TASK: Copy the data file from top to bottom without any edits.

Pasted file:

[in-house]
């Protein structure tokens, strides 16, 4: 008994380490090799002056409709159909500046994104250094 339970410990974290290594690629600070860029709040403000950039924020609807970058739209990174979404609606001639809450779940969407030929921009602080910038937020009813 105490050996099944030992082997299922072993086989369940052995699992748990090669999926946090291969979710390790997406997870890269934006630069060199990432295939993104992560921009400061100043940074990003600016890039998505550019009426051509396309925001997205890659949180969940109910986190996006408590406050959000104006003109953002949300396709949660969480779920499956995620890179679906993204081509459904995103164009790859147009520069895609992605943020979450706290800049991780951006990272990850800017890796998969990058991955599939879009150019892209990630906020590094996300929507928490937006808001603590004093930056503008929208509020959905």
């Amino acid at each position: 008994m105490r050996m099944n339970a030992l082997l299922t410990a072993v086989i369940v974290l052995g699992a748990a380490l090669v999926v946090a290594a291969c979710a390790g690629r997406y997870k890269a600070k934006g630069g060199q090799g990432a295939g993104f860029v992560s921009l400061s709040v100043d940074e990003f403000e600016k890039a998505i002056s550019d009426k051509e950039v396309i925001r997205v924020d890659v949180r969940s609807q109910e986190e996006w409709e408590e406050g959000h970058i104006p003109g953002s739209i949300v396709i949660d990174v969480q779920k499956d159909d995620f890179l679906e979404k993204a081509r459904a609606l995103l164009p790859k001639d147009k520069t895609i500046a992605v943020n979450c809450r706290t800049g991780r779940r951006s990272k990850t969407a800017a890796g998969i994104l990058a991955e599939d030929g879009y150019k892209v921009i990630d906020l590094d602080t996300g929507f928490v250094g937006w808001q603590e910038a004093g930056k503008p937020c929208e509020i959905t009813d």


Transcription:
[in-house]
């Protein structure tokens, strides 16, 4: 008994380490090799002056409709159909500046994104250094 339970410990974290290594690629600070860029709040403000950039924020609807970058739209990174979404609606001639809450779940969407030929921009602080910038937020009813 105490050996099944030992082997299922072993086989369940052995699992748990090669999926946090291969979710390790997406997870890269934006630069060199990432295939993104992560921009400061100043940074990003600016890039998505550019009426051509396309925001997205890659949180969940109910986190996006408590406050959000104006003109953002949300396709949660969480779920499956995620890179679906993204081509459904995103164009790859147009520069895609992605943020979450706290800049991780951006990272990850800017890796998969990058991955599939879009150019892209990630906020590094996300929507928490937006808001603590004093930056503008929208509020959905």
């Amino acid at each position: 008994m105490r050996m099944n339970a030992l082997l299922t410990a072993v086989i369940v974290l052995g699992a748990a380490l090669v999926v946090a290594a291969c979710a390790g690629r997406y997870k890269a600070k934006g630069g060199q090799g990432a295939g993104f860029v992560s921009l400061s709040v100043d940074e990003f403000e600016k890039a998505i002056s550019d009426k051509e950039v396309i925001r997205v924020d890659v949180r969940s609807q109910e986190e996006w409709e408590e406050g959000h970058i104006p003109g953002s739209i949300v396709i949660d990174v969480q779920k499956d159909d995620f890179l679906e979404k993204a081509r459904a609606l995103l164009p790859k001639d147009k520069t895609i500046a992605v943020n979450c809450r706290t800049g991780r779940r951006s990272k990850t969407a800017a890796g998969i994104l990058a991955e599939d030929g879009y150019k892209v921009i990630d906020l590094d602080t996300g929507f928490v250094g937006w808001q603590e910038a004093g930056k503008p937020c929208e509020i959905t009813d």